(Illinois & Balliol 1950) (23 April 1929 - 3 February 2020)
George Steiner, a literary polymath and man of letters whose voluminous criticism often dealt with the paradox of literature’s moral power and its impotence in the face of an event like the Holocaust, died at his home in Cambridge, England. He was 90.
After receiving his master’s degree from Harvard in 1950, he won a Rhodes Scholarship to Balliol College, Oxford. He received his doctorate in English literature in 1955.
That same year he married Zara Alice Shakow, who became a historian of international relations. In addition to his son, his wife survives him along with a daughter, Deborah Tarn, who is a philologist, and two grandchildren.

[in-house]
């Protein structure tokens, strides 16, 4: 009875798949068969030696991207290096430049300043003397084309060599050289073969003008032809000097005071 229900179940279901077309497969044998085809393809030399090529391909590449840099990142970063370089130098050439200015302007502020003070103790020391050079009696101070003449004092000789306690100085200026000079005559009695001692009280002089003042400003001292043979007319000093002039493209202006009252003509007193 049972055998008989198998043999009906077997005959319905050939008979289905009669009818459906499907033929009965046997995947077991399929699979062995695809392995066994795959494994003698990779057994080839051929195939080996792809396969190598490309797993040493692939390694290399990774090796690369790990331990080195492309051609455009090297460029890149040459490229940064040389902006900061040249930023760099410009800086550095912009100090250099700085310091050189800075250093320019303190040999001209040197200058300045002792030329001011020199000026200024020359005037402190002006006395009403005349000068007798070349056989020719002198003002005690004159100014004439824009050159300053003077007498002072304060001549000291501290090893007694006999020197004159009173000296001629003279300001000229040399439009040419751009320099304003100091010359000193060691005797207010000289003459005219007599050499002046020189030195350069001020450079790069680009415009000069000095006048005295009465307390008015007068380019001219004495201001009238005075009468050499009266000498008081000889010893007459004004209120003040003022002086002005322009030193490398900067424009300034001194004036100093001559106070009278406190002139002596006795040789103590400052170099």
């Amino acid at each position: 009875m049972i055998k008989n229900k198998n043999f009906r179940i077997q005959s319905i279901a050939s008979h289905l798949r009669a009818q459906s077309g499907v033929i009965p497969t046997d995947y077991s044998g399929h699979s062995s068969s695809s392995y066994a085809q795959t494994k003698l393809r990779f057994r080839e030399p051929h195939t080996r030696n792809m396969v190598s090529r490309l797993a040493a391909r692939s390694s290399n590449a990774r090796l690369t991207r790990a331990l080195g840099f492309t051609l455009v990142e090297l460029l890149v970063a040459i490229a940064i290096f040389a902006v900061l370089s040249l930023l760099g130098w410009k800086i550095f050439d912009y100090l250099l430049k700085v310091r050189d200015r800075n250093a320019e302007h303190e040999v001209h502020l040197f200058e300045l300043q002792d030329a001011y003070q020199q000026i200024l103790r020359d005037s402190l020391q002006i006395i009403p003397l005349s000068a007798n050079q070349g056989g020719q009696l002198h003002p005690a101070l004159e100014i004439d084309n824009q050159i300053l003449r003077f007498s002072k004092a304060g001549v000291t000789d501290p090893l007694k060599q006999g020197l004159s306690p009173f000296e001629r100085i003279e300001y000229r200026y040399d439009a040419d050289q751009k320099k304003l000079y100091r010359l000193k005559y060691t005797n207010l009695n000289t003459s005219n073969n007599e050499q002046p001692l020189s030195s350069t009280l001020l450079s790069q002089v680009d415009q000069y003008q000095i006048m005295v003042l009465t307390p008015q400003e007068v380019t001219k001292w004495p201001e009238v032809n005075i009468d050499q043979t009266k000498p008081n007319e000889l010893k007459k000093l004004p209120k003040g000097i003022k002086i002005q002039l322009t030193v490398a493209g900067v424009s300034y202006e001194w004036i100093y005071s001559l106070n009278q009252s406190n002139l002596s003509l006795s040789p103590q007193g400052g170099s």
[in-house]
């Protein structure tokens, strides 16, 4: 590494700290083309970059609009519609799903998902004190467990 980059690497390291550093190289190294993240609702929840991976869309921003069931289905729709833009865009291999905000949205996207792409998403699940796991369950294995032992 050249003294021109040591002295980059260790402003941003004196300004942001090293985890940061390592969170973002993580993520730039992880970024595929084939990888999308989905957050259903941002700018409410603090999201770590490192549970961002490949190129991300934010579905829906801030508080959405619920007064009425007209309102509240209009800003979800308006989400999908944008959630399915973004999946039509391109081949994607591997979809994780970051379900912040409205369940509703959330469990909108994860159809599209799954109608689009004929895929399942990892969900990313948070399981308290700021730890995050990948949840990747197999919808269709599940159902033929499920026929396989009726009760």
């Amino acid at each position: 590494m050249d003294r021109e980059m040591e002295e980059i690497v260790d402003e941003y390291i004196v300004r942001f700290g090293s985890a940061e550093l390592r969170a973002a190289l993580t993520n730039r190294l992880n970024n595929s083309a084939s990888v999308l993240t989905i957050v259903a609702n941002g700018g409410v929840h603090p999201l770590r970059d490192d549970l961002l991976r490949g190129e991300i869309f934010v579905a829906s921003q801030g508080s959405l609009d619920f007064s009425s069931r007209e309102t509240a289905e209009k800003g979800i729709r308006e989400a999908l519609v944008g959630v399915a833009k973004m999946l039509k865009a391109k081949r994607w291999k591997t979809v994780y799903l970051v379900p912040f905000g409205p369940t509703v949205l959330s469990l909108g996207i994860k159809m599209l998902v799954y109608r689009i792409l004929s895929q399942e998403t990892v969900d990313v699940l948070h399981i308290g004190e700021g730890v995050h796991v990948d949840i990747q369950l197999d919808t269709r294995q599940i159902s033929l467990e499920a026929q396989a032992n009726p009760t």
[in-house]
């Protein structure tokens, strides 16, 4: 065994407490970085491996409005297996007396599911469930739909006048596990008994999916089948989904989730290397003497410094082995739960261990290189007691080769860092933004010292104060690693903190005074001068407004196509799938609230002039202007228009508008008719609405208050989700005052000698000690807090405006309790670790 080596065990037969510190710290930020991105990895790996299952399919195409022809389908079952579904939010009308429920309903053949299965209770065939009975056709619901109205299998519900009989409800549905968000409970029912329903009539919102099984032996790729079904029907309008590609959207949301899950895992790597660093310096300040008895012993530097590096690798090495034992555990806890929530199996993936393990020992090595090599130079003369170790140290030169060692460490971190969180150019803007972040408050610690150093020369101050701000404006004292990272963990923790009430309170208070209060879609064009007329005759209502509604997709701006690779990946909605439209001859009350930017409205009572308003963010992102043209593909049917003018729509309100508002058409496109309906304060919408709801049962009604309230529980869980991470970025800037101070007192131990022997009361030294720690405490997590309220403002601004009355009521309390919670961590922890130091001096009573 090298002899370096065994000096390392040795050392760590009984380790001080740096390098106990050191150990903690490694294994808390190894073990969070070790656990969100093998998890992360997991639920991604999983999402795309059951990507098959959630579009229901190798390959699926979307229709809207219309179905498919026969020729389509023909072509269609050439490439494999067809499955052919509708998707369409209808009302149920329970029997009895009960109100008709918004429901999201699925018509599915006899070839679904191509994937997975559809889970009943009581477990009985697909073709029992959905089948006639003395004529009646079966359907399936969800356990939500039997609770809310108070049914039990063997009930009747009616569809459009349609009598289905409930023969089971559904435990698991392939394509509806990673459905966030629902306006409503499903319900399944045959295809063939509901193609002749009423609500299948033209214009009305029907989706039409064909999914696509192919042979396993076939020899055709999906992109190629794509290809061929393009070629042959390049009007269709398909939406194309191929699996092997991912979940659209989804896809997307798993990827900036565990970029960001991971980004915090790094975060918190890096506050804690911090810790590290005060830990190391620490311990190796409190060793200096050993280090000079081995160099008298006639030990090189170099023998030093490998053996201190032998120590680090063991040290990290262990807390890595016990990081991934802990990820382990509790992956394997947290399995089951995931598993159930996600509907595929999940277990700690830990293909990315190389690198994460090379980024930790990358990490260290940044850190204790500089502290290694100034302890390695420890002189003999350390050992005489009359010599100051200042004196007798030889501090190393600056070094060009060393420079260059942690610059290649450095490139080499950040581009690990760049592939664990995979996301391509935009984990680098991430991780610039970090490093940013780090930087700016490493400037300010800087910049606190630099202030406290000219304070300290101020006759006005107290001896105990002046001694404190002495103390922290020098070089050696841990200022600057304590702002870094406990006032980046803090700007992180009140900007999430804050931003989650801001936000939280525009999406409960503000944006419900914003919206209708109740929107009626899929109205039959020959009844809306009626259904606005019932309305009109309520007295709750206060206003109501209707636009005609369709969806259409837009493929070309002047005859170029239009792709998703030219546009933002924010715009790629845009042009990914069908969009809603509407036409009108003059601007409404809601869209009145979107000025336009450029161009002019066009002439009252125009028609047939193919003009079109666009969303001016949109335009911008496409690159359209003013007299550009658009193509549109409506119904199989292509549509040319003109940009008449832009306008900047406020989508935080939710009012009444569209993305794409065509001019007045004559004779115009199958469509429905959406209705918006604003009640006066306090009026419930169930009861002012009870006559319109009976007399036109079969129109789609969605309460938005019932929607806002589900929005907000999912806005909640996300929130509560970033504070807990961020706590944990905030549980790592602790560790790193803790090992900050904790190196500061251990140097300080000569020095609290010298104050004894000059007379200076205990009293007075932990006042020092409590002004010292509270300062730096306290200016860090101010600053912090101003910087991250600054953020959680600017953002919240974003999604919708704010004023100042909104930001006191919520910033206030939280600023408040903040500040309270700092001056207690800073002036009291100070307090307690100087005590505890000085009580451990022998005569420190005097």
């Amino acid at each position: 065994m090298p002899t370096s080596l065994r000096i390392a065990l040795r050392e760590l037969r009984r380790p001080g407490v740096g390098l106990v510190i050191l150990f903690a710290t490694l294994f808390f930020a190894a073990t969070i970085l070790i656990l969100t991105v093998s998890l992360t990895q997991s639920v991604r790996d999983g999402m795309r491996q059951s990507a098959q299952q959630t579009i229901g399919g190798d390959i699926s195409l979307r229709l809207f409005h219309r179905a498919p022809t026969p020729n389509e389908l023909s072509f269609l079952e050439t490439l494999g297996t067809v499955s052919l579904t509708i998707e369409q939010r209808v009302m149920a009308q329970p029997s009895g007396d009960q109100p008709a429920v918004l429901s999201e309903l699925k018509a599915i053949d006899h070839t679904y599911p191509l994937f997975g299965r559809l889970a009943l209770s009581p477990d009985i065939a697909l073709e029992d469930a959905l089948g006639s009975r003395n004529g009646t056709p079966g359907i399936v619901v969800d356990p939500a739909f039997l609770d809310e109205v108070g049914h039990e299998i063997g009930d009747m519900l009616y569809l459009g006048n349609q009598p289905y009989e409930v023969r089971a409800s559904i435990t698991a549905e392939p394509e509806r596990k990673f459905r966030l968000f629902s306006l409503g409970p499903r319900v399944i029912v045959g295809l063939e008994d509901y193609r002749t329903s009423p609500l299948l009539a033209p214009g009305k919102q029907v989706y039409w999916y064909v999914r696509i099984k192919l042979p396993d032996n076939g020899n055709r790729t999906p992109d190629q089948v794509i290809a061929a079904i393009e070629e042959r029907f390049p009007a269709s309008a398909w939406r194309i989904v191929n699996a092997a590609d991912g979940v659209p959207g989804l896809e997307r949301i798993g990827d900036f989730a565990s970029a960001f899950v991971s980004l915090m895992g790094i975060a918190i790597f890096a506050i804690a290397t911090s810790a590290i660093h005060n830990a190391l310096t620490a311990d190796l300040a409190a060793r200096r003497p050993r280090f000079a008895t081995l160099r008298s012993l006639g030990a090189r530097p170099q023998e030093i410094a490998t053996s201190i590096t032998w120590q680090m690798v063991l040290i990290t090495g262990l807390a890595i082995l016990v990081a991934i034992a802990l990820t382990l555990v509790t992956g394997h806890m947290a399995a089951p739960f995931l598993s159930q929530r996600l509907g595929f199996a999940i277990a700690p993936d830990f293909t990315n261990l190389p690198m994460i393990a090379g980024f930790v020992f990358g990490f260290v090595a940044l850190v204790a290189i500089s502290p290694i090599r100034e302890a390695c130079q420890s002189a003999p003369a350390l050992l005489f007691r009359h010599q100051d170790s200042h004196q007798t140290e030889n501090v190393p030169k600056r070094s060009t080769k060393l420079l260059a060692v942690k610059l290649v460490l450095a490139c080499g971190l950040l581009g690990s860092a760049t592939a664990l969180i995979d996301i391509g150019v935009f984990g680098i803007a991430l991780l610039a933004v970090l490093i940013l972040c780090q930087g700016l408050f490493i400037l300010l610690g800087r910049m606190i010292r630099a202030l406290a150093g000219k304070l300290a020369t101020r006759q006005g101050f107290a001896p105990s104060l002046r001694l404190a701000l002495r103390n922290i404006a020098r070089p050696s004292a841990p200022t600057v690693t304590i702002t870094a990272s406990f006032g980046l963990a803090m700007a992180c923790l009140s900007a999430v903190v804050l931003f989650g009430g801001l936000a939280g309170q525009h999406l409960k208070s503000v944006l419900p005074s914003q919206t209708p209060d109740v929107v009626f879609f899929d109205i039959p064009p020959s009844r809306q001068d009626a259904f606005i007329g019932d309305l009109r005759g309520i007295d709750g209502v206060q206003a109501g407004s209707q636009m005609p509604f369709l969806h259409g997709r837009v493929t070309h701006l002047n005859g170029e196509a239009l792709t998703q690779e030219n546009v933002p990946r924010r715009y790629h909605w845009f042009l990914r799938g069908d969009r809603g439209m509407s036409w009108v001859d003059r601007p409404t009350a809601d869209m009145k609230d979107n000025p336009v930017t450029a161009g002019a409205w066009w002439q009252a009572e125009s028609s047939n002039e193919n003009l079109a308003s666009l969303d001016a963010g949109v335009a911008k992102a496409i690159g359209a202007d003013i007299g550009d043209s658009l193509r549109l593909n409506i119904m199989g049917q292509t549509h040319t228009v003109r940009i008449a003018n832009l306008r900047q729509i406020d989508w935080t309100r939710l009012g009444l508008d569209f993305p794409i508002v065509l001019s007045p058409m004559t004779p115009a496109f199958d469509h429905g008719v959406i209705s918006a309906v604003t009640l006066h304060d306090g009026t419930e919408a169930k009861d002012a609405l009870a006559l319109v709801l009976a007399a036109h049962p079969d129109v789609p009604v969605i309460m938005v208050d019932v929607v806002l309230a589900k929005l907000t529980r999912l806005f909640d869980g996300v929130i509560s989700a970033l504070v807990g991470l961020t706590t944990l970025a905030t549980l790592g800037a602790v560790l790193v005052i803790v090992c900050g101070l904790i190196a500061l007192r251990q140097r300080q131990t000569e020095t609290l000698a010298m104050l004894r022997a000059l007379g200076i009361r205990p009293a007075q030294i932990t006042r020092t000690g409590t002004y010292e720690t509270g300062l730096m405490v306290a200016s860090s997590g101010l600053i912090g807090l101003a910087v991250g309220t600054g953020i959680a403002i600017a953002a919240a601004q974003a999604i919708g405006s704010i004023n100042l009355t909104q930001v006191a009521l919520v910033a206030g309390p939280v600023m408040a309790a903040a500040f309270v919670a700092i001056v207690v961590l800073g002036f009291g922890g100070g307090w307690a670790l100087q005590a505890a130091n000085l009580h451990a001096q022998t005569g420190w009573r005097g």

In 1952, Mr. Steiner joined the editorial staff of The Economist, where he remained until 1956. After obtaining his doctorate, he became a fellow of the Institute for Advanced Study at Princeton, then was appointed Christian Gauss Lecturer at Princeton from 1959 to 1960. From Princeton he went to Cambridge University, where he remained for the rest of his life, first as a fellow of Churchill College (1961-1969), then as an Extraordinary Fellow. He was an honorary fellow of Balliol College, Oxford.
At various times he also taught or lectured at the University of Geneva, New York University and Harvard, where he was appointed the Charles Eliot Norton professor of poetry for 2001-2002.